The Doughboys of World War One
They were American men who served in the U.S.
military during World War I. About 4,000,000 men
served in the Army of the United States during
that war (April 6, 1917 through November 11, 1918).
The total number of men serving in the armed forces
of the U.S., including the Army, Navy, the Marine
Corps, and the other services, amounted to 4,8000.000.
It could have been said that among each 100 American
citizens, 5 were Doughboys. Whatever you do, don't
call them "Sammies" (as in "Uncle
Sammy's Boys"); they hated that. This ill-conceived
term was the brain-child of some aspiring adman
who thought it best, once he'd learned how broadly
his "Sammies" idea was rejected, that
he go unremembered. Some didn't even like the
term, "Doughboys" and insisted that
they be called simply, "Yanks". The
Southerners in the ranks would not have that;
it was after all, only fifty-two years since Richmond
burned. Somewhere in our digitalized archive of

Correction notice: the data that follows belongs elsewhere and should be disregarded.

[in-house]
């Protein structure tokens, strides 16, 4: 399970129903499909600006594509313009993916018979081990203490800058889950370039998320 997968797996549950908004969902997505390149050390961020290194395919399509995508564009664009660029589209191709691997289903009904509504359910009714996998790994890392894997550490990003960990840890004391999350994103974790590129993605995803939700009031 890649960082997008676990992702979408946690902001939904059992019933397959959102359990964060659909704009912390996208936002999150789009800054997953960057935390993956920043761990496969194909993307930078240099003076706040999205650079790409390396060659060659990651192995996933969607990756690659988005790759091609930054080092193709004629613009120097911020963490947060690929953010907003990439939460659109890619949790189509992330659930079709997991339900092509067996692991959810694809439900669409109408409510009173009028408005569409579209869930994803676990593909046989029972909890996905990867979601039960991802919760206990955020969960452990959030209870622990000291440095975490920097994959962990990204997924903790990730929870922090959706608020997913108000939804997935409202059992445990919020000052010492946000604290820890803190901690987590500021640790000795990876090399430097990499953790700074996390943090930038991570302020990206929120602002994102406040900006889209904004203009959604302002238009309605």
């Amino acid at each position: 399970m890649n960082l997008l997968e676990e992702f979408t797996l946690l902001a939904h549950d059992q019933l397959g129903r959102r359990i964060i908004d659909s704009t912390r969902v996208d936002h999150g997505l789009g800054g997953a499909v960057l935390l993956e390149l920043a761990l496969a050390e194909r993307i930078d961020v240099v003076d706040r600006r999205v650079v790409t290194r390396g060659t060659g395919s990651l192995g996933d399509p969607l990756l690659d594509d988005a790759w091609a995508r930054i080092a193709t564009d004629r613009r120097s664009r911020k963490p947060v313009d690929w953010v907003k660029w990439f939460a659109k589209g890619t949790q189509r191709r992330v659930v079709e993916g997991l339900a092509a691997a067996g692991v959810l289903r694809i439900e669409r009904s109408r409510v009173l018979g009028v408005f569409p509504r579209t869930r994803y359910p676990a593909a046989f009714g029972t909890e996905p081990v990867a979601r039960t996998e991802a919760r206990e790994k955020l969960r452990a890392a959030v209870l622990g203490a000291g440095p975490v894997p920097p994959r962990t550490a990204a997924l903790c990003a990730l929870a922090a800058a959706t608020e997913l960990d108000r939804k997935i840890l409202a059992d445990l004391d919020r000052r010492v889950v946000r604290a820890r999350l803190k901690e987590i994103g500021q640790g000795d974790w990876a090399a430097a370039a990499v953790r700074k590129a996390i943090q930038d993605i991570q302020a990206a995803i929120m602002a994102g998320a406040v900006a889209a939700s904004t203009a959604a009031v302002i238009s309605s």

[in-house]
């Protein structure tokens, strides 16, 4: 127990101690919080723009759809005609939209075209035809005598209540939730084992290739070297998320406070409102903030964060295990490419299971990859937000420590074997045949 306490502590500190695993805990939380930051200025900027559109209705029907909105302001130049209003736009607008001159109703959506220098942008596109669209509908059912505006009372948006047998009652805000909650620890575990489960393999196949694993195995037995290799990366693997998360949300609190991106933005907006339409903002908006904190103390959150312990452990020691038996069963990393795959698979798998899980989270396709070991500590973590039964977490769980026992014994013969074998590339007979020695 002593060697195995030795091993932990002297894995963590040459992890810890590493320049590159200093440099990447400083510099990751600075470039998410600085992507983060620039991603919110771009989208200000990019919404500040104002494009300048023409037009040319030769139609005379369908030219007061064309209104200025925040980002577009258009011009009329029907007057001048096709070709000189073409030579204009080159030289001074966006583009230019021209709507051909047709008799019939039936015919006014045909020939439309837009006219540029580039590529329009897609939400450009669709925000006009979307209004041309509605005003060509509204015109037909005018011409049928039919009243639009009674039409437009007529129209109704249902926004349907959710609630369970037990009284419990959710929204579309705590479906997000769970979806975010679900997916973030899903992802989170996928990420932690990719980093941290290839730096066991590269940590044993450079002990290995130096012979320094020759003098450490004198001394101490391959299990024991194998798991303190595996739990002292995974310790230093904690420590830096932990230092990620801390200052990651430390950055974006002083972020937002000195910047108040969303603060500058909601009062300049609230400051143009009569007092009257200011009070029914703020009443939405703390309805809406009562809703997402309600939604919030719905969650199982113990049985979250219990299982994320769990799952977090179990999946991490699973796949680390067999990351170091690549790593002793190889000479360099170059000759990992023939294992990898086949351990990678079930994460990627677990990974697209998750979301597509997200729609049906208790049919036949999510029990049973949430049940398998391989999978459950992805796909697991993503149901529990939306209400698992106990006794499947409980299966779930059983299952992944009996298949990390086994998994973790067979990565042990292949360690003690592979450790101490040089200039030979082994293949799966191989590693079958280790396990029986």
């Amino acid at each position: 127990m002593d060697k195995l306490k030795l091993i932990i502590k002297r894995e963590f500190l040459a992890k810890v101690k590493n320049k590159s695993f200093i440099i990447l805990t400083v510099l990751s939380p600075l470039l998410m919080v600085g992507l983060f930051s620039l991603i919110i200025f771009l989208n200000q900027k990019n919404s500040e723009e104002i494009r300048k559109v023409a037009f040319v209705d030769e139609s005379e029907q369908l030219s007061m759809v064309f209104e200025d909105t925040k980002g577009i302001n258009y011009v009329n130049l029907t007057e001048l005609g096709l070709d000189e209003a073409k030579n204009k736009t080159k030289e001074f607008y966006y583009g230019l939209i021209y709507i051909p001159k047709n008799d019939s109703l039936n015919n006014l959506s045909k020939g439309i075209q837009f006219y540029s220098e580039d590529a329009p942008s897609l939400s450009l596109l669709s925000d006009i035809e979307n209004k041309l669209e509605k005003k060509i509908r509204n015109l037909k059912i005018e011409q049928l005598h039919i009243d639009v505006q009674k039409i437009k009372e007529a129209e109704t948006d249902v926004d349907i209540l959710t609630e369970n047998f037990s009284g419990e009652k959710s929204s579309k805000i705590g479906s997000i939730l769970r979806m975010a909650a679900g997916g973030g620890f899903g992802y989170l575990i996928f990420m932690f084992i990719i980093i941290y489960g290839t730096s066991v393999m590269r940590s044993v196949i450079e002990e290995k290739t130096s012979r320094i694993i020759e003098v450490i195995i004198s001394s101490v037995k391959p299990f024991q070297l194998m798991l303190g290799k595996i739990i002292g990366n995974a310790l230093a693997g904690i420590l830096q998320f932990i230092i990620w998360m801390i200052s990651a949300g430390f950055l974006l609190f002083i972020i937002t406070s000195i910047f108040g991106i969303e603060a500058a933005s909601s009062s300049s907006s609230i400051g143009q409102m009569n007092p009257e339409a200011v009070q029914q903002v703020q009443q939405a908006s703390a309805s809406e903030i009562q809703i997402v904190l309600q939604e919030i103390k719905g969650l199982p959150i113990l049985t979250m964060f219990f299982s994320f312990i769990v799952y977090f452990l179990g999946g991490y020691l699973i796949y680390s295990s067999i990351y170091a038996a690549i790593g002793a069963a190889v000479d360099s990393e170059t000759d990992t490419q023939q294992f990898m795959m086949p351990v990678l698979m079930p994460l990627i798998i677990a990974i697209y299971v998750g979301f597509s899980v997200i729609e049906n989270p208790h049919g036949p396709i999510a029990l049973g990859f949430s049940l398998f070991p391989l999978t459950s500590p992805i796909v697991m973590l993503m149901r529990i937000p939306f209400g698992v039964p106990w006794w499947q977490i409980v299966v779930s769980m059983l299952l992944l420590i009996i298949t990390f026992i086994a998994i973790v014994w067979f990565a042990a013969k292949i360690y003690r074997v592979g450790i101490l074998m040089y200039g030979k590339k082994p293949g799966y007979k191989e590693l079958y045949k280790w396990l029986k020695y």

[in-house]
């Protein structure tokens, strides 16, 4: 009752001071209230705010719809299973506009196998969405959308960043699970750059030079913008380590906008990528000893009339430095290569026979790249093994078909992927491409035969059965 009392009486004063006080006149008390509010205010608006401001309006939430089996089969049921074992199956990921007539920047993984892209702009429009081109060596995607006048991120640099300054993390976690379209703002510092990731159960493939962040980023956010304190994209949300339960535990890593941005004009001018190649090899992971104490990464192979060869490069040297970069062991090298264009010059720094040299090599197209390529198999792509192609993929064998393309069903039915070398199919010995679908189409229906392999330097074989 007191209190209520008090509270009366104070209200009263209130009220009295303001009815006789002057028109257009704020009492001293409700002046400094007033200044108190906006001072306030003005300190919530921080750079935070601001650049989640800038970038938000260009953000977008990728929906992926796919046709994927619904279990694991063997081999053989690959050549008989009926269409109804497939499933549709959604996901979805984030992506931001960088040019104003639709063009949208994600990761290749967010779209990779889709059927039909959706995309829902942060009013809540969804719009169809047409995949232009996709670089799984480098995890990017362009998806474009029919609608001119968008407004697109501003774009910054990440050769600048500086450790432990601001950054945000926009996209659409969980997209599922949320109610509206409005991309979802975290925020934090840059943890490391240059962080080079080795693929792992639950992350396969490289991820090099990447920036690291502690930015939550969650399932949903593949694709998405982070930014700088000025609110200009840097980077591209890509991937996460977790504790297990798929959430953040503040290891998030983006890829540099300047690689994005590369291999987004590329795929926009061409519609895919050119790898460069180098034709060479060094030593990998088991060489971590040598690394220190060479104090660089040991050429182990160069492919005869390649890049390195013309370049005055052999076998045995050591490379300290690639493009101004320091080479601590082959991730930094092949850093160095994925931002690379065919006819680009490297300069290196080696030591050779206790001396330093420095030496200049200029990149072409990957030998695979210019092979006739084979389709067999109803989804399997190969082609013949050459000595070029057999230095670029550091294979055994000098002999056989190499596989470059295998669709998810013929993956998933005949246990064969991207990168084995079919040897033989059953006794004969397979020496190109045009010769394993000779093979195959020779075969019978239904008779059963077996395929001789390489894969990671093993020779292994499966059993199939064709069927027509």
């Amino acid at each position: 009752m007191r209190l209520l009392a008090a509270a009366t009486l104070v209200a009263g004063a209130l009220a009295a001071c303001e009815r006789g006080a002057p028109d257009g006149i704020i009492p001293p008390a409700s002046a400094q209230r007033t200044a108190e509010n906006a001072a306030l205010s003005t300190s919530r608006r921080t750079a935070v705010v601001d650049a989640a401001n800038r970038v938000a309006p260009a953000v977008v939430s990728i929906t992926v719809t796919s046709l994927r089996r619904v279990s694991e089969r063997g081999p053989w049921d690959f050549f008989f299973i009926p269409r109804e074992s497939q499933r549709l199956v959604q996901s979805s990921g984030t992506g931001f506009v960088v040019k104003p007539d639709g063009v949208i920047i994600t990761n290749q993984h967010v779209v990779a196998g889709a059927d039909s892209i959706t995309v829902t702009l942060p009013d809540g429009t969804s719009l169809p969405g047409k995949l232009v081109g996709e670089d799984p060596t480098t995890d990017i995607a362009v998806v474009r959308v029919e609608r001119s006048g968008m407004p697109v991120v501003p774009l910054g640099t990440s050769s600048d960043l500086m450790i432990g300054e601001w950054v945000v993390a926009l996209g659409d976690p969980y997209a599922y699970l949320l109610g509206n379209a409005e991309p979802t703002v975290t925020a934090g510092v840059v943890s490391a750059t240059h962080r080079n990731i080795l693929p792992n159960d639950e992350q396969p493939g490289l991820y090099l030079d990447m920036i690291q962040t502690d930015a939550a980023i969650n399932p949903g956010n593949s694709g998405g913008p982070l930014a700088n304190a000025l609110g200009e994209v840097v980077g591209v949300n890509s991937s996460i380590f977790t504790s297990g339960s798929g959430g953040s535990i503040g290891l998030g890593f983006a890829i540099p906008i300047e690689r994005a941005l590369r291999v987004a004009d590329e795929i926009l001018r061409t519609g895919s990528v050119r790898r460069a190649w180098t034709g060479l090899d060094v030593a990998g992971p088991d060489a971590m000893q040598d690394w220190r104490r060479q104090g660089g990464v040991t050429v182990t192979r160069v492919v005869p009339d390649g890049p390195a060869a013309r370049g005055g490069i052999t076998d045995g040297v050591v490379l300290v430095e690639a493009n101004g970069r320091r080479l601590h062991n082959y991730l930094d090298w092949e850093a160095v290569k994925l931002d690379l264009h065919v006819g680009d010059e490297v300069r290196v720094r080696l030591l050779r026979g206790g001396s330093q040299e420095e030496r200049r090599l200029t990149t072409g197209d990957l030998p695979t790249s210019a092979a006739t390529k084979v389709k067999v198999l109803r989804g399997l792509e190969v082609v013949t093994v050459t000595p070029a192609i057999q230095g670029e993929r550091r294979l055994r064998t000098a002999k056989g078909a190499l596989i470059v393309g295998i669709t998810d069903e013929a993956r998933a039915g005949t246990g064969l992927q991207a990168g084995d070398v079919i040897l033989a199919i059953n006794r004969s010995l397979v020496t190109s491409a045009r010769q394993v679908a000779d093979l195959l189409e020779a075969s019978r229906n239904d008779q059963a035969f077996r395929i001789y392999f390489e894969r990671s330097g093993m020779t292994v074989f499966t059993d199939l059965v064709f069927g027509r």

Stars and Stripes articles you can find the
origin of the term, Doughboy, and you are
welcome to do so.
Articles From The Stars and Stripes
It is our intention to gain an understanding as
to who these Doughboys were. Born between the
late 1880s and throughout much of the 1890s, these
fellows were an odd lot. The vast majority of
them were from the Middle West; that is to say
that these were the recruits who were most likely
to have passed the physical examination in greater
numbers. And although so many Doughboys were of
good country stock, it should be remembered that
it was the state of New York that supplied the
highest number for the U.S. Army: 367,864. The
Stars and Stripes was the paper that the Doughboys
wrote for and edited; it served as a mirror for
these fellows and are able to understand them
all the better for it's existence.